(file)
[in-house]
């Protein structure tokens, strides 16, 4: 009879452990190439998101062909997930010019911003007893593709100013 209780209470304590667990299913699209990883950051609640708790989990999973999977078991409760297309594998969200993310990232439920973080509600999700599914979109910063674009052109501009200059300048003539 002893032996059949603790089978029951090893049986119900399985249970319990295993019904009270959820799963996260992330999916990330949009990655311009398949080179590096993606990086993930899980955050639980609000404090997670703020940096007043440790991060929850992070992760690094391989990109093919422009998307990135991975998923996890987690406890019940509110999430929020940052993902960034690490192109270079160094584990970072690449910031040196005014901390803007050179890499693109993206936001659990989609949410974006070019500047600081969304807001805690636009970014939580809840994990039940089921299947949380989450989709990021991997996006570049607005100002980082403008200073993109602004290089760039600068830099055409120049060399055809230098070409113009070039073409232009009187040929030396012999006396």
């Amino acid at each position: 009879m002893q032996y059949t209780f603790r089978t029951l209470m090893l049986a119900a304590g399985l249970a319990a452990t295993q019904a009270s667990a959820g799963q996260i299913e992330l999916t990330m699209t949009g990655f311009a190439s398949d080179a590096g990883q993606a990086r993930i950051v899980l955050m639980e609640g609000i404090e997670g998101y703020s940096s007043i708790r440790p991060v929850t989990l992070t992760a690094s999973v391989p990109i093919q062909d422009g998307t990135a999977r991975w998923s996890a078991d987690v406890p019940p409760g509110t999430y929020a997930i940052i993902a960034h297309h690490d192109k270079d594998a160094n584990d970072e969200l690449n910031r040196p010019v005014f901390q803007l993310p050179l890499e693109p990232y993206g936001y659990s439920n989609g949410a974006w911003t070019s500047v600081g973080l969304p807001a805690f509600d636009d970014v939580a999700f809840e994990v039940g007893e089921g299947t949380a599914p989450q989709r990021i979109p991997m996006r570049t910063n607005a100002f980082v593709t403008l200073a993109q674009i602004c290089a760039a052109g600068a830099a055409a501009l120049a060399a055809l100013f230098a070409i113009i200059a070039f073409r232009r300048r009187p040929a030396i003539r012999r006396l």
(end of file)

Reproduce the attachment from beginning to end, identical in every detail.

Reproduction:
[in-house]
């Protein structure tokens, strides 16, 4: 009879452990190439998101062909997930010019911003007893593709100013 209780209470304590667990299913699209990883950051609640708790989990999973999977078991409760297309594998969200993310990232439920973080509600999700599914979109910063674009052109501009200059300048003539 002893032996059949603790089978029951090893049986119900399985249970319990295993019904009270959820799963996260992330999916990330949009990655311009398949080179590096993606990086993930899980955050639980609000404090997670703020940096007043440790991060929850992070992760690094391989990109093919422009998307990135991975998923996890987690406890019940509110999430929020940052993902960034690490192109270079160094584990970072690449910031040196005014901390803007050179890499693109993206936001659990989609949410974006070019500047600081969304807001805690636009970014939580809840994990039940089921299947949380989450989709990021991997996006570049607005100002980082403008200073993109602004290089760039600068830099055409120049060399055809230098070409113009070039073409232009009187040929030396012999006396």
């Amino acid at each position: 009879m002893q032996y059949t209780f603790r089978t029951l209470m090893l049986a119900a304590g399985l249970a319990a452990t295993q019904a009270s667990a959820g799963q996260i299913e992330l999916t990330m699209t949009g990655f311009a190439s398949d080179a590096g990883q993606a990086r993930i950051v899980l955050m639980e609640g609000i404090e997670g998101y703020s940096s007043i708790r440790p991060v929850t989990l992070t992760a690094s999973v391989p990109i093919q062909d422009g998307t990135a999977r991975w998923s996890a078991d987690v406890p019940p409760g509110t999430y929020a997930i940052i993902a960034h297309h690490d192109k270079d594998a160094n584990d970072e969200l690449n910031r040196p010019v005014f901390q803007l993310p050179l890499e693109p990232y993206g936001y659990s439920n989609g949410a974006w911003t070019s500047v600081g973080l969304p807001a805690f509600d636009d970014v939580a999700f809840e994990v039940g007893e089921g299947t949380a599914p989450q989709r990021i979109p991997m996006r570049t910063n607005a100002f980082v593709t403008l200073a993109q674009i602004c290089a760039a052109g600068a830099a055409a501009l120049a060399a055809l100013f230098a070409i113009i200059a070039f073409r232009r300048r009187p040929a030396i003539r012999r006396l």